My experience with reality is that if you ignore it too long, it will bite you when you least expect it and where it will hurt the most.

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  4. ansonburlingame

     /  August 14, 2013

    Hmmm, autodidactic (being self taught) and ideological (theorizing visionary, general or systematic thinking, etc.) I looked’em up, both, to be sure I understood the points made. Having now looked up both, I still don’t understand the point, either.

    Your ideology is better than mine? Is that the point? If someone is self taught is that person always right, or wrong? If someone is self taught is he or she automatically ideological in his or her thinking? If you think my ideas are wrong does that make you autodidactic and me an ideologue? Or is it the other way around?

    Is it possible to be a liberal sometimes and a conservative the next time around on two different subjects? Does that violate ideological conceptual or systematic thinking, or visionary thinking?

    Duane ALWAYS takes the “liberal side” in this blog. He INTENDS to do so as stated in the reason(s) for the blog. So is Duane an ideologue? I have no idea whether he is autodidactic as I do not know his educational background, and frankly don’t care about it, either. I do care about his ideas and conclusions about how to govern, specifically or in general. But how he reached those conclusions, how he developed his thinking is not all that important to me. I suppose that is substance over process, with the final substance being why I am interested in (his views), whether I agree with them or not.

    By strict definition I certainly am not autodidactic. I was not self taught at all. I went to a military school for college and then a WAR college. Does that make me a “trained killer”. Well to a degree I suppose one could say that. I was in fact educated to be able to “shoot things”. I was a pretty good “torpedo shooter” at one point in my professional life but did not achieve such a skill autodidactically, either.

    On a different level, if Congress passes a bill, changes a law or makes a new one, but FAILS to provide the funds for that law to be fully implemented, is that caused by ideology, autodidactism or just plain stupidy?

    As for this blog, well, I am not all that concerned about how some clowns act. But I care a lot about governance, particularly when those that govern act like clowns. I am thinking right now about Keystone Kops instead of clowns however, locally.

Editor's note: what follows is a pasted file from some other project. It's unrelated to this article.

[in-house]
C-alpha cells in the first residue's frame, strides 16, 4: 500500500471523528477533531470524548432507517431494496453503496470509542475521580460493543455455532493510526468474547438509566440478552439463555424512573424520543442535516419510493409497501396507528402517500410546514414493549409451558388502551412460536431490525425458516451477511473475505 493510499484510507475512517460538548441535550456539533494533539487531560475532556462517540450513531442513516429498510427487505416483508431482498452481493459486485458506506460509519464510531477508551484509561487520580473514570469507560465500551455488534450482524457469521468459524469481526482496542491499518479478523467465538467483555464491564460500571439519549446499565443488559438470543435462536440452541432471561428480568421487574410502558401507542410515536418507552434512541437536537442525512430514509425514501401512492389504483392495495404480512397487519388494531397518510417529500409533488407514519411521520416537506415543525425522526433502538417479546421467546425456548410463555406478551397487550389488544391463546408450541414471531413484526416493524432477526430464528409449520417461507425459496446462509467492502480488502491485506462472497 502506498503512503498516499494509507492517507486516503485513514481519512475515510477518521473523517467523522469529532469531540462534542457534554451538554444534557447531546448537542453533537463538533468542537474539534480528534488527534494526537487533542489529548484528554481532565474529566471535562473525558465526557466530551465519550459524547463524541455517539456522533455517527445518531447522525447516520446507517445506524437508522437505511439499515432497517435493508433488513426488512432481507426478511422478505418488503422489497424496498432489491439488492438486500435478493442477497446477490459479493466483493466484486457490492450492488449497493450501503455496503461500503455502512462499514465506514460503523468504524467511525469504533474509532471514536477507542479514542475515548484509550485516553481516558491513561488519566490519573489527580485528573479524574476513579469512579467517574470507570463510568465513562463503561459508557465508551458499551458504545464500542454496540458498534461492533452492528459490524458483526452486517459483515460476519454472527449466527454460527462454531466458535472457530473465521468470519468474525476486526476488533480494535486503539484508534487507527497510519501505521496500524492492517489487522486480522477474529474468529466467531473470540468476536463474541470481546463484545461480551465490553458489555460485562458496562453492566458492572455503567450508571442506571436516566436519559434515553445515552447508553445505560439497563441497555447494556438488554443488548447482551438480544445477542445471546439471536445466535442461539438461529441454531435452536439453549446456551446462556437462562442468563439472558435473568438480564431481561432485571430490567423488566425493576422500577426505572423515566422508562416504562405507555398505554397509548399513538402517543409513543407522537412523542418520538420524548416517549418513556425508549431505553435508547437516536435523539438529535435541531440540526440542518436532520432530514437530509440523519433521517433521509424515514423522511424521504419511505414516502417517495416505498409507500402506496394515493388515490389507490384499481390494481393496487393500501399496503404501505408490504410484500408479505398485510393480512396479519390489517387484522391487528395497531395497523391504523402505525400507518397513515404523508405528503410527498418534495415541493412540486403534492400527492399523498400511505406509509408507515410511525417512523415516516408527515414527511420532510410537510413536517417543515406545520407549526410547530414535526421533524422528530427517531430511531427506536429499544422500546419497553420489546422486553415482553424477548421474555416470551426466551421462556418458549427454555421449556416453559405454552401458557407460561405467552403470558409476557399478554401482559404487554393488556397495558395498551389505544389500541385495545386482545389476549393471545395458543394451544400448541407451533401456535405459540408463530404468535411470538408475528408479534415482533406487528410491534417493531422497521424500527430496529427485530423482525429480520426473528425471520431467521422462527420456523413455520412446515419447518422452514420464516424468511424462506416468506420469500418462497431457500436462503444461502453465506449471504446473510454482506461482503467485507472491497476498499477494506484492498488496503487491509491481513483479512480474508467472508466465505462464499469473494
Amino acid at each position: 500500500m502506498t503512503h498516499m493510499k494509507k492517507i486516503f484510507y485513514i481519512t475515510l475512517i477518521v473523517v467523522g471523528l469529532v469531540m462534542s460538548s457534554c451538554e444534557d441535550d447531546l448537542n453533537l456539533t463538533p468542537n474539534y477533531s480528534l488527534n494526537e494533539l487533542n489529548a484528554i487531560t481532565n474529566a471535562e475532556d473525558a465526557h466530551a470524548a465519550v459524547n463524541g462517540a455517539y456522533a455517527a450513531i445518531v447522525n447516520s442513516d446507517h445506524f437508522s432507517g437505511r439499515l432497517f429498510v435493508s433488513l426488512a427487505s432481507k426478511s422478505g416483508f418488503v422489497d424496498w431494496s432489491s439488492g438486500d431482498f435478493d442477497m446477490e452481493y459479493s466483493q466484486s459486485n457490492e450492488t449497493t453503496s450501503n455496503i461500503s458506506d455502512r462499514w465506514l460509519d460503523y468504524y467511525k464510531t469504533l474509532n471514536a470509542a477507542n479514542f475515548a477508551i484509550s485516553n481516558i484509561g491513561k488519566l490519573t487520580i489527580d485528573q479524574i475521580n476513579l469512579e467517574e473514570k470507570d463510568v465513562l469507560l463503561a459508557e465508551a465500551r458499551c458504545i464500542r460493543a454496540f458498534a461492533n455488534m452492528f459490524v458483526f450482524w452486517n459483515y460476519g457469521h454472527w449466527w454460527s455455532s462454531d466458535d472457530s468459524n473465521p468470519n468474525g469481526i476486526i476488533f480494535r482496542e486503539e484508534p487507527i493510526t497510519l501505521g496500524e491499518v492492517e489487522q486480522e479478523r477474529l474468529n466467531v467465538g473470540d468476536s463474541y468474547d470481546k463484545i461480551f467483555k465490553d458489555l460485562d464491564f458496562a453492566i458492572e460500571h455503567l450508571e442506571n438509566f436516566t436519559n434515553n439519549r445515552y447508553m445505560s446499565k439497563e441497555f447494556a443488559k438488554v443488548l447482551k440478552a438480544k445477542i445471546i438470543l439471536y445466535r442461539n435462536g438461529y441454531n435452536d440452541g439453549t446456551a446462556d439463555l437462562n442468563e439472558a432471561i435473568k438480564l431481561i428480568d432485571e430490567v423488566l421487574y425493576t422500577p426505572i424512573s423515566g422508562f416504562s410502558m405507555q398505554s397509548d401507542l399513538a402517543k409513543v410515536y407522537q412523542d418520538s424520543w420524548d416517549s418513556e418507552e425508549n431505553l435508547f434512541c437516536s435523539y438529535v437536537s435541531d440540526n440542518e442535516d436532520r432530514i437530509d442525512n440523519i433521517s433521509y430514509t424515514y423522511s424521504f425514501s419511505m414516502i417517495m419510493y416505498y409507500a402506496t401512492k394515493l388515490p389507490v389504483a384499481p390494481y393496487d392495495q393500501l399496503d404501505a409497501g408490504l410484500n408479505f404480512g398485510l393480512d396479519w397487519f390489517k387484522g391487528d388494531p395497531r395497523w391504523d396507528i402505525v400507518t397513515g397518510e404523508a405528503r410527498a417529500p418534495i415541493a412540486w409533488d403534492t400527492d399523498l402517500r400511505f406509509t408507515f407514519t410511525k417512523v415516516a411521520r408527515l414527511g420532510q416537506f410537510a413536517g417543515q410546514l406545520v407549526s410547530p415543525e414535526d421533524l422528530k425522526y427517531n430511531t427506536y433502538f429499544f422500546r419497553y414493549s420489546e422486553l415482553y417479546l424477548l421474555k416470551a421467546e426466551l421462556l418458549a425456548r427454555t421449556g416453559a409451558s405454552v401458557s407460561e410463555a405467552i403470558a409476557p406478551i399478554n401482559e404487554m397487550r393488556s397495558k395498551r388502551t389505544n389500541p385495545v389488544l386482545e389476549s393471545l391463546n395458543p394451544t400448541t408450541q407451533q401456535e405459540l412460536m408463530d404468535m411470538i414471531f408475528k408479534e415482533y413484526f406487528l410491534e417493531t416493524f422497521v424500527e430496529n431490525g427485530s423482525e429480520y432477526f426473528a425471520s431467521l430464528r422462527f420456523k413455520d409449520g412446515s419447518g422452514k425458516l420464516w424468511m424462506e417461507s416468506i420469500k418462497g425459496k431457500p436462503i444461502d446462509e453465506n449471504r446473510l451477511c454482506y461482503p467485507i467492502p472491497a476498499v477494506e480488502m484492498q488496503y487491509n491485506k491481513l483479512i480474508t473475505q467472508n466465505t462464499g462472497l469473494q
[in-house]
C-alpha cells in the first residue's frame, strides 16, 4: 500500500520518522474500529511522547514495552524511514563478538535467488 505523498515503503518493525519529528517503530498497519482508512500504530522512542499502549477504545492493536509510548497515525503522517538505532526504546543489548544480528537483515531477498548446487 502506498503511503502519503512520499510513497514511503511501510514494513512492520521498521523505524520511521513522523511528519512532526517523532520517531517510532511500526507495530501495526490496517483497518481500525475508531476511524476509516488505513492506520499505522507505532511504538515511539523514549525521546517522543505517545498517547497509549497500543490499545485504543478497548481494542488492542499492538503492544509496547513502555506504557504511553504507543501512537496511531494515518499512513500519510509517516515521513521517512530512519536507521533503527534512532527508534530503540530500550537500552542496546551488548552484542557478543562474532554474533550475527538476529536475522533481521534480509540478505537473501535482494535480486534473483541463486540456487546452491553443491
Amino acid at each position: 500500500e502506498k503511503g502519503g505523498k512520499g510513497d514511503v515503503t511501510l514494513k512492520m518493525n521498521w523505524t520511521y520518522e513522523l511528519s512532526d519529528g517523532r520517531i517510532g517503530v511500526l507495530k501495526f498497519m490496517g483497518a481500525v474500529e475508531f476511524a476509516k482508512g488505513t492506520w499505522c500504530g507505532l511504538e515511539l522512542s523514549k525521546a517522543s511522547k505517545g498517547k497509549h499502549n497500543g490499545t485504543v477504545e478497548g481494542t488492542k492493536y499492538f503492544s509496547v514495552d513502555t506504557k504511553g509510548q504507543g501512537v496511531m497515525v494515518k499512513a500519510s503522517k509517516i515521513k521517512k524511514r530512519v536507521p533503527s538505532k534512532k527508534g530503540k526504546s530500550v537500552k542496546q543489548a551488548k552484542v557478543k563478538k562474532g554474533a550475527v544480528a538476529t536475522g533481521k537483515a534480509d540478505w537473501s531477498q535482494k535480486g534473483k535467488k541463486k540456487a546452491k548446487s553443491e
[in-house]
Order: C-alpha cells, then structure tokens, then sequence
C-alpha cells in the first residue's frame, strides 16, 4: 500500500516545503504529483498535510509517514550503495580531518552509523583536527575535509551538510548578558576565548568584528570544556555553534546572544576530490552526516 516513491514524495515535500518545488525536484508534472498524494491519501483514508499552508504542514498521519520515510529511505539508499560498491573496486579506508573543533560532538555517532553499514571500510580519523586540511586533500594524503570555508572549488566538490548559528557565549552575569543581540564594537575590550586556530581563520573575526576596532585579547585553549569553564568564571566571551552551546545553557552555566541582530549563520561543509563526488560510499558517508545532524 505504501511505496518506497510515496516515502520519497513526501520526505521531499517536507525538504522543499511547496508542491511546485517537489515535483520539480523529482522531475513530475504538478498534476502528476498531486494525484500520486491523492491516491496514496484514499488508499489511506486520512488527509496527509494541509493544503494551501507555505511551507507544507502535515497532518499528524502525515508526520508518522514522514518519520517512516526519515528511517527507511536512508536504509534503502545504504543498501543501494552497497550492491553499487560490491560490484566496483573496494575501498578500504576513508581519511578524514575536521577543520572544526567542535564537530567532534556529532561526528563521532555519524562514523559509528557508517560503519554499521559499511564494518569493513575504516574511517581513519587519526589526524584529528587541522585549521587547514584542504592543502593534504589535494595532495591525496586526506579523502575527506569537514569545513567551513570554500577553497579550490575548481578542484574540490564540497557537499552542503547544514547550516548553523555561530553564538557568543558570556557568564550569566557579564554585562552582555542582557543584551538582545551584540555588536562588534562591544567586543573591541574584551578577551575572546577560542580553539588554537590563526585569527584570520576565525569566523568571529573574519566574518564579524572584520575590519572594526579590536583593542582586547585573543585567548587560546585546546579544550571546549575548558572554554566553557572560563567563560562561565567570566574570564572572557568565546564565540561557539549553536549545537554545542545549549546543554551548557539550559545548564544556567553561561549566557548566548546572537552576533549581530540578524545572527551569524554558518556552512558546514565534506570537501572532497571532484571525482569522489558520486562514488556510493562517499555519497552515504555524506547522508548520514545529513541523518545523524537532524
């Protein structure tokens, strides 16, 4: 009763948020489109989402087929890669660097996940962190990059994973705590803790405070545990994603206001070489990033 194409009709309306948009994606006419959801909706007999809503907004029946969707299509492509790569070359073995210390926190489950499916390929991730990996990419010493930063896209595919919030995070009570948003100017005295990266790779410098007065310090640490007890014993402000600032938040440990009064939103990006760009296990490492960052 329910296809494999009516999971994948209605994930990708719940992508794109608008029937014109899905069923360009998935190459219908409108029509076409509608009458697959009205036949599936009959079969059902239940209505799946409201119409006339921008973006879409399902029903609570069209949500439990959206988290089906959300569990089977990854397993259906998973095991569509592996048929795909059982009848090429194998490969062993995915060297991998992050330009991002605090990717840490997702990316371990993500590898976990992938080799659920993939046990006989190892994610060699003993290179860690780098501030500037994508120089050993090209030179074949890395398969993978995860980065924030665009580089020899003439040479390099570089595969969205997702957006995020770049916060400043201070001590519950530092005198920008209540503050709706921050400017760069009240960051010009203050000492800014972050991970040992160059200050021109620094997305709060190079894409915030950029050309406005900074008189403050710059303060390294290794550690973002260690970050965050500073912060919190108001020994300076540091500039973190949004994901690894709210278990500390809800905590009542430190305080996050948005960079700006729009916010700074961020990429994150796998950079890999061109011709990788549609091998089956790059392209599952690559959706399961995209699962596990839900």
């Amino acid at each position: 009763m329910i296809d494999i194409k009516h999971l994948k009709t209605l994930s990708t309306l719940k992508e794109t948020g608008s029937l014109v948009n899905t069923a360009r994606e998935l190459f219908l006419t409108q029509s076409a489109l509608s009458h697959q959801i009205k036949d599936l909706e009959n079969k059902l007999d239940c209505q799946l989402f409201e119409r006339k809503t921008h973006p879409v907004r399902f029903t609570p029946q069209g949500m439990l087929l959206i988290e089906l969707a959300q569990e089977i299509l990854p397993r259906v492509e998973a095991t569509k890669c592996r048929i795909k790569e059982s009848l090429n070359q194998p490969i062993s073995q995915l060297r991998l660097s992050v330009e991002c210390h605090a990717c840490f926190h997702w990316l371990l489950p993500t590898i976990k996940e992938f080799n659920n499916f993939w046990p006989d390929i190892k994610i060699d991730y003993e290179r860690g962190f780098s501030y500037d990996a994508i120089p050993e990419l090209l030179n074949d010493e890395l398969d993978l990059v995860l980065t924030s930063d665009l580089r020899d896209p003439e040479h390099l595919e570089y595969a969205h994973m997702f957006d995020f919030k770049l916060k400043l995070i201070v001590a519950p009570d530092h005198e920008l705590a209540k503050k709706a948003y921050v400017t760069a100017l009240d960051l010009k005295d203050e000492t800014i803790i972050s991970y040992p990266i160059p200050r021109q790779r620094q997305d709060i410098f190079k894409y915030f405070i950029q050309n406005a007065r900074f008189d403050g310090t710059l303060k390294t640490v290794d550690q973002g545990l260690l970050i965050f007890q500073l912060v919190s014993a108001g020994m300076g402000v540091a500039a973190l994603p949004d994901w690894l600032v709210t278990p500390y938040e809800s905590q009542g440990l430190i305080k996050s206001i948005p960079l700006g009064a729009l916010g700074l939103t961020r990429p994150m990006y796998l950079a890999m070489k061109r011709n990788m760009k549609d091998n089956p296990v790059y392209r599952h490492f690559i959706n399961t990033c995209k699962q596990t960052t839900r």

Anson

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    • I would not contend that any human being’s thinking is completely free of ideology. After all, all constructs of knowledge are built on a platform of basic information that must be taken as correct in order to reason further. But to compare shooting torpedoes to political or economic thinking missing the point. I will try to explain.

      The system of reasoning in religious and spiritual systems such as those which drive the Tea Party agendas is in my opinion defective because that mode of thinking admits of no test or adjustment and yet they often provide the foundation for long-term goals and strategic thinking. Religious precepts are absolute even when they make no rational sense. It’s like the difference between dogma and science. Science requires one to be skeptical and accept conclusions only when they can pass repetitive testing. But when one’s thinking is driven by religious or spiritual dogma, such tests are not permissable.

      How can you be autodidactic when you can’t question? You can’t, it seems to me, and that’s how we get administrators, managers and politicians who are long-term dangerous. They are just fine when it comes to managing an electric company, shooting torpedoes or running a business, but it’s a different story when their theology clashes with reality because theology wins by default. Examples include denial of scientific reality relative to global warming (extreme weather), environmental safety, and evolution. How can one trust the vision of a person who thinks the Earth was created 6,000 years ago and who thinks problems can be solved by praying on them? Then there’s abortion, a situation where the political elimination of clinics has been shown by medical science and by history to lead to amateur abortions and seriously harm to girls’ and women’s health.